As the world steps up efforts to attract Chinese tourists, the Middle Kingdom is also trying to woo travelers – albeit unsuccessfully. China received 62 million visitors in the first six months of 2014, a 2.8 percent on-year drop, data from the China Tourism Academy (CTA) showed. This downtrend began in 2011 and is likely to continue, according to CTA president Dai Bin. Meanwhile, China ranked 45th among 140 countries in a tourism competitiveness report by the World Economic Forum last year, down 6 spots from the previous assessment in 2011.
A combination of global and domestic factors has diminished China’s attractiveness as a tourist destination recently, making Beijing’s aim of developing tourism into a strategic economic pillar by 2015 more difficult.
“Crowded attractions and hotels in China, especially during public holidays, as well as conflict with neighboring countries like Japan, have deterred visitors to China,” Vera Wang, research analyst at Euromonitor told CNBC, noting a stronger yuan and weak global recovery were also factors.
“Air pollution problems in major cities like Beijing, also hindered the inbound tourism market,” she said. International visitors to Beijing and Shanghai declined by 10 and 6 percent, respectively, last year, according to Euromonitor. Food scares and smog were cited as major deterrents.
In addition, China has failed to step up to competition from regional countries, said David Scowsill, CEO and president of the World Travel and Tourism Council (WTTC). “China competes on cultural tours with South Korea and Japan, [while Chinese] cities like Hainan also have a similar product offering with Thailand and Vietnam.”
More needs to be done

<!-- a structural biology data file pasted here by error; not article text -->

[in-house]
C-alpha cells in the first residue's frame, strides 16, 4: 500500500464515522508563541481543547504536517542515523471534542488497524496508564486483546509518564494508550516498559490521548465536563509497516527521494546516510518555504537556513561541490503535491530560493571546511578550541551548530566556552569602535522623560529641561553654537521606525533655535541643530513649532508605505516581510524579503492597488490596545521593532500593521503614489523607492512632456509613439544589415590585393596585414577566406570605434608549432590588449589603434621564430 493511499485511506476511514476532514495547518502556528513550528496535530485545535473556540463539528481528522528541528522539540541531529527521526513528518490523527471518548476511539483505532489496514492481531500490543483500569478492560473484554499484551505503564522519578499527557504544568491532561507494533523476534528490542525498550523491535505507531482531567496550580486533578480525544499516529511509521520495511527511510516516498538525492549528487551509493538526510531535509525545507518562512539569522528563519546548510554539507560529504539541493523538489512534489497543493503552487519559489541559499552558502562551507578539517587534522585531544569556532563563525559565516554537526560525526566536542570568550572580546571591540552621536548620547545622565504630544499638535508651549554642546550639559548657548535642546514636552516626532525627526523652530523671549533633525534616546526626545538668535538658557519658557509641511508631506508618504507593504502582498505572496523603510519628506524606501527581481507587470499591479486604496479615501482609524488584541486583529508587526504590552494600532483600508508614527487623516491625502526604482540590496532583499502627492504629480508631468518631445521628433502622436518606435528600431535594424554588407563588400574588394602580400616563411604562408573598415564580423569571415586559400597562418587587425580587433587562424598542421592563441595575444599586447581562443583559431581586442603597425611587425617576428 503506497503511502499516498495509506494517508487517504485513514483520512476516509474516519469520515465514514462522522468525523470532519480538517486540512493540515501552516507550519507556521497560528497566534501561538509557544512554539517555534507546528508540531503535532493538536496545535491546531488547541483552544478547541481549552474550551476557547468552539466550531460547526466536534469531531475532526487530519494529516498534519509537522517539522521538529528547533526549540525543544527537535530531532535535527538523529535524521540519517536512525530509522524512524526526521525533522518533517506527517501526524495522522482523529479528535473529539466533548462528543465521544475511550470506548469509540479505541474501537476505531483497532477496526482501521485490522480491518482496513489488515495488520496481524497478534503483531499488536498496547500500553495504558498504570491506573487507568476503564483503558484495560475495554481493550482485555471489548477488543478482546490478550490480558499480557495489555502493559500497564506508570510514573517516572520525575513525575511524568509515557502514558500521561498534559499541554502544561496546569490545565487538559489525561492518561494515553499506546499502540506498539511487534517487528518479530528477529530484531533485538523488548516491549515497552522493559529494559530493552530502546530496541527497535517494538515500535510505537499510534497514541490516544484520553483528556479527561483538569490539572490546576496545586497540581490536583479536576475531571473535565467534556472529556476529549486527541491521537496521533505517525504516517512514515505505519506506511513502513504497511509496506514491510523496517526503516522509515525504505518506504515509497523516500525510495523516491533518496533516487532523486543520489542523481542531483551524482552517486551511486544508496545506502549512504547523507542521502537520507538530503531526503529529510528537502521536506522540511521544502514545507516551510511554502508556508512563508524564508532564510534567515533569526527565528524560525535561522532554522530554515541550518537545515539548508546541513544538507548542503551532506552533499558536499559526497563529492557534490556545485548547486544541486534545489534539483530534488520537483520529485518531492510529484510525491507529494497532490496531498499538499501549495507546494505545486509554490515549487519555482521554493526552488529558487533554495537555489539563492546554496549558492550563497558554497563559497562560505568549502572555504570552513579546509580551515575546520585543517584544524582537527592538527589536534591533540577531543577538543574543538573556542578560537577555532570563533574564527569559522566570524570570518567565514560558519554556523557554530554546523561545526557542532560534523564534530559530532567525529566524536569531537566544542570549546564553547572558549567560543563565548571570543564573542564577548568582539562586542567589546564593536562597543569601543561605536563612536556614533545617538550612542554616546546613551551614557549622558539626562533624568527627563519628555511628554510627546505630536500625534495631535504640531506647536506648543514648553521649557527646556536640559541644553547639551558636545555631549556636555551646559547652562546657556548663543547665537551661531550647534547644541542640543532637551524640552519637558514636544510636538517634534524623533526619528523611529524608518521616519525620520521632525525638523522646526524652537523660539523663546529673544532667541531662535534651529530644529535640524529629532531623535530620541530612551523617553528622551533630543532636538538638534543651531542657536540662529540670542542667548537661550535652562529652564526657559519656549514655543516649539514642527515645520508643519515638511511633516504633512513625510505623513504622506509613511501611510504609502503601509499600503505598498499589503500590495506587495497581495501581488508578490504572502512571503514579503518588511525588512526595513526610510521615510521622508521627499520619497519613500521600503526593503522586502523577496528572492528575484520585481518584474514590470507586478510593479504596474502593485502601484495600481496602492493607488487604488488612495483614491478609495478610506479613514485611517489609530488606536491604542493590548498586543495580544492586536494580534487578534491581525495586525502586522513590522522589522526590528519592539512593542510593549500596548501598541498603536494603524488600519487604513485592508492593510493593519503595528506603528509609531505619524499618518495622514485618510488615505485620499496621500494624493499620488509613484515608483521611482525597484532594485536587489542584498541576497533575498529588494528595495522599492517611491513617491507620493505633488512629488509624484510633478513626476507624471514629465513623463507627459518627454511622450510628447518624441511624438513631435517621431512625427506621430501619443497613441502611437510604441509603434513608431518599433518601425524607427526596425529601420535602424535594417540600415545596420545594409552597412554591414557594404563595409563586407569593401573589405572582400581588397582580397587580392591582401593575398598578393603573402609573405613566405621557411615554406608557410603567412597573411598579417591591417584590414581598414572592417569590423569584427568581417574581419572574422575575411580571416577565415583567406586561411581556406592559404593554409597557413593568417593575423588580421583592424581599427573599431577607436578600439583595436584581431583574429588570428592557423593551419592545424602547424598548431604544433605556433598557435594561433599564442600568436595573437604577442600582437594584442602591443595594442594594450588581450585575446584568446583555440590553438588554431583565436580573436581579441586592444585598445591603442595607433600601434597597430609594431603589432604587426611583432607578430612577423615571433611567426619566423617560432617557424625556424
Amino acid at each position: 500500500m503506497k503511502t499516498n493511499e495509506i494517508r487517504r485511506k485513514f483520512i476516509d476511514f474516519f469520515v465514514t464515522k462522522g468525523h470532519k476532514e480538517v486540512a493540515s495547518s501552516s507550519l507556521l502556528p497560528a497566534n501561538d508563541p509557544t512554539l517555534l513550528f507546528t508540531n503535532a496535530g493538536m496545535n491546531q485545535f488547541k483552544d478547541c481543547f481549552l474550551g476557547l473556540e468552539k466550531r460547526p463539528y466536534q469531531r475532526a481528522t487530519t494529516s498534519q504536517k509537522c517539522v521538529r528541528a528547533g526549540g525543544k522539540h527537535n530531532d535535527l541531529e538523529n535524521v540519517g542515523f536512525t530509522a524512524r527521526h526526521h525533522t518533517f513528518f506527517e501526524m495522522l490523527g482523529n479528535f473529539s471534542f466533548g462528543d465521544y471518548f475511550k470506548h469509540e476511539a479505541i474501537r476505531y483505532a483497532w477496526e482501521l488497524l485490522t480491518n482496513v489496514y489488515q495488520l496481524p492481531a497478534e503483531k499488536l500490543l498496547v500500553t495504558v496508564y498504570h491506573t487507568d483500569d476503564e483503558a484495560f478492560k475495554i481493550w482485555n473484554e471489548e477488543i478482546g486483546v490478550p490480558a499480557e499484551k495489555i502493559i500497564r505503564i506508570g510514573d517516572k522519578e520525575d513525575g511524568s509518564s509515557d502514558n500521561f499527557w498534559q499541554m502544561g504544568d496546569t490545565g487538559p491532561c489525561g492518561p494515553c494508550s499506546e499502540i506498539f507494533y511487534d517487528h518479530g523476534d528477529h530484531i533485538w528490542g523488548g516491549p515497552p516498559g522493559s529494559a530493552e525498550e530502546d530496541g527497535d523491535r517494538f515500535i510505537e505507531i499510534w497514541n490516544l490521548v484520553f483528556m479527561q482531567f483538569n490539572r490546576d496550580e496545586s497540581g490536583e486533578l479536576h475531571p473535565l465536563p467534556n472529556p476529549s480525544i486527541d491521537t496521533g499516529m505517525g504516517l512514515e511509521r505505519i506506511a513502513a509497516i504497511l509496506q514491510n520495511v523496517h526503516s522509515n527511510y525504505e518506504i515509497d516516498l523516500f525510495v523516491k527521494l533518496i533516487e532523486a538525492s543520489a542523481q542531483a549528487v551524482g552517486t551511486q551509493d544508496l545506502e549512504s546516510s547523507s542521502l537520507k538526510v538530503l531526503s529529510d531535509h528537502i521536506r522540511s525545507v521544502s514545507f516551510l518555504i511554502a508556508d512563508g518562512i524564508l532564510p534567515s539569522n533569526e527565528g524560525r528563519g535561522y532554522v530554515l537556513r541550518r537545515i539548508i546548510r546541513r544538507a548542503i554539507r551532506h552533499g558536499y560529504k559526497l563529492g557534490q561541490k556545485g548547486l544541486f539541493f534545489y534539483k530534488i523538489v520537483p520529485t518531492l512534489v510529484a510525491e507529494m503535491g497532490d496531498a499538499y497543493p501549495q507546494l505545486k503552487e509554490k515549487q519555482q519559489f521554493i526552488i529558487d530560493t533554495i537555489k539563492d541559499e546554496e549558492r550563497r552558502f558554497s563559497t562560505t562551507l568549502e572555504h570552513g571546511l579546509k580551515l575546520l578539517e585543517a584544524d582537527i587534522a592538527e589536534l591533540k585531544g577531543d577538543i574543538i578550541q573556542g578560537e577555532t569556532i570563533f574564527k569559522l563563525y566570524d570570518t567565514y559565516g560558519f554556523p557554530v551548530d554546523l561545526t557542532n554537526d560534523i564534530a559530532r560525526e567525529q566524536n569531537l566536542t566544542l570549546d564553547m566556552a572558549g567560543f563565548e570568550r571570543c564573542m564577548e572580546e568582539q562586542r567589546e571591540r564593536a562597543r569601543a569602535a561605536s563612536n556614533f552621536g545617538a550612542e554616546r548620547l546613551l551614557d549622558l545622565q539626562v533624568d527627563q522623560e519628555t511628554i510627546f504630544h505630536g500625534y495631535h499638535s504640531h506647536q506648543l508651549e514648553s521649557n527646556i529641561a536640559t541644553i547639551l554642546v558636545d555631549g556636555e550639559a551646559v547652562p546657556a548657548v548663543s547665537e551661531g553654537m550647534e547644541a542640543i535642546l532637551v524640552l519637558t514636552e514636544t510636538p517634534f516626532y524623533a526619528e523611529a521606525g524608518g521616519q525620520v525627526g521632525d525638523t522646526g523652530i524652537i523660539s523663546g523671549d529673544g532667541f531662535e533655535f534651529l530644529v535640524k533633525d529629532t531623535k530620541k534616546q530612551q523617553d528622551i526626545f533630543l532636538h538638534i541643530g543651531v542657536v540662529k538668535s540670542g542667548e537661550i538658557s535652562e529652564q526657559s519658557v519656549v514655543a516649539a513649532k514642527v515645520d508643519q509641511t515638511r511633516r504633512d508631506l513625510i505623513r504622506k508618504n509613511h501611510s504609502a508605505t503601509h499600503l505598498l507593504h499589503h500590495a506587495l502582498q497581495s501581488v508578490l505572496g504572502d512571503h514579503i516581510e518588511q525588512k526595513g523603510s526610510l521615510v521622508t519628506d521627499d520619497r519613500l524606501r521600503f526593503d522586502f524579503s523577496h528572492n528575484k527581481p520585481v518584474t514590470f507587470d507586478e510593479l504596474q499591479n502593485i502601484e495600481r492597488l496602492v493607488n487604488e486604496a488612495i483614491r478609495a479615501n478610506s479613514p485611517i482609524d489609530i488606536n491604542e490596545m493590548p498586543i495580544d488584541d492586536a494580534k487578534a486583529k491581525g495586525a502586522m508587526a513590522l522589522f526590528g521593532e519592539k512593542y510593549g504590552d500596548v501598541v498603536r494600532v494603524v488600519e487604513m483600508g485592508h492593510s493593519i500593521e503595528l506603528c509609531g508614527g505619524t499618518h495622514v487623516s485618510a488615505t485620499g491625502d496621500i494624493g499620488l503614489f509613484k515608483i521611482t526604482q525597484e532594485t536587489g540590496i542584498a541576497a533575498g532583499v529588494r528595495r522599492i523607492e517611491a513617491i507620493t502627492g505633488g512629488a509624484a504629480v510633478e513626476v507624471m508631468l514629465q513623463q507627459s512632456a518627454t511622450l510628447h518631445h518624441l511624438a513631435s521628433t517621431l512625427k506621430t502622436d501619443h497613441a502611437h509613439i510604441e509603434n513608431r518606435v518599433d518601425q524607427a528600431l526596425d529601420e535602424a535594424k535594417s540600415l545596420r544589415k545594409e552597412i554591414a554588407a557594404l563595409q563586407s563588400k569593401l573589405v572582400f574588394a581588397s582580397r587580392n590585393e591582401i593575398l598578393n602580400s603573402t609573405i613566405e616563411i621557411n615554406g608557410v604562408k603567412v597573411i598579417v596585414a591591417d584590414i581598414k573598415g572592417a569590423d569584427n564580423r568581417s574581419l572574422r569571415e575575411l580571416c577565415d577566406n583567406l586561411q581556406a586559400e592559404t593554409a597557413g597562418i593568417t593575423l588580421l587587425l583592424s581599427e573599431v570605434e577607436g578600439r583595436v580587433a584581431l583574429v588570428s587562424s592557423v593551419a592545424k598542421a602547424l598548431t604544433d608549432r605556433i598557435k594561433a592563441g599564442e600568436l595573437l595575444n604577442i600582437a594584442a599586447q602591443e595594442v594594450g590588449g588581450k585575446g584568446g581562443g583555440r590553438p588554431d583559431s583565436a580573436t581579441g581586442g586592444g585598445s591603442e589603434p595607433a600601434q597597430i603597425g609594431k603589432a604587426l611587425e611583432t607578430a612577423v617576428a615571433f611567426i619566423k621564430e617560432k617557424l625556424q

Beijing rolled out measures to boost tourism last year including a 72-hour visa-free policy for international transit passengers. While Chinese media reports suggest that measures to expedite visa processing and a tax refund program are also on the cards, industry watchers agree that more should be done to loosen visa regulations.
“At the moment, 97 percent of the world’s population needs a visa to enter China – that is the highest among APEC (Asia-Pacific Economic Cooperation) countries,” WTTC’s Scowsill told CNBC. “72-hour transit visas are a good start but do not help travelers who travel to China as their sole destination. China needs to make itself more accessible.”
With its natural splendor and ancient history, the mainland markets itself as a hotspot for cultural tourism. To entice more visitors, China can rebrand itself by learning from European cities like Paris.
“Famous attractions like the Palace of Versailles are located outside the center of Paris but with an efficient transport system, the city created a seamless travel experience within the destinations. Tourists also go to Paris for its fashion and food. China needs to emulate all these,” CTA’s Dai said. “We’ve modernized and foreigners need to know we can offer more than just historical sights.”
To be sure, at least some of Beijing’s initiatives are showing results. For example, a new law introduced last year targeted tourists’ complaints of forced group purchases and unplanned stops in overpriced shops and restaurants by travel agencies.
Stricter punishments worked, Euromonitor’s Wang said. “Operators are now more transparent about what is and is not included in travel packages and that’s the first step to improving tourists’ experiences.”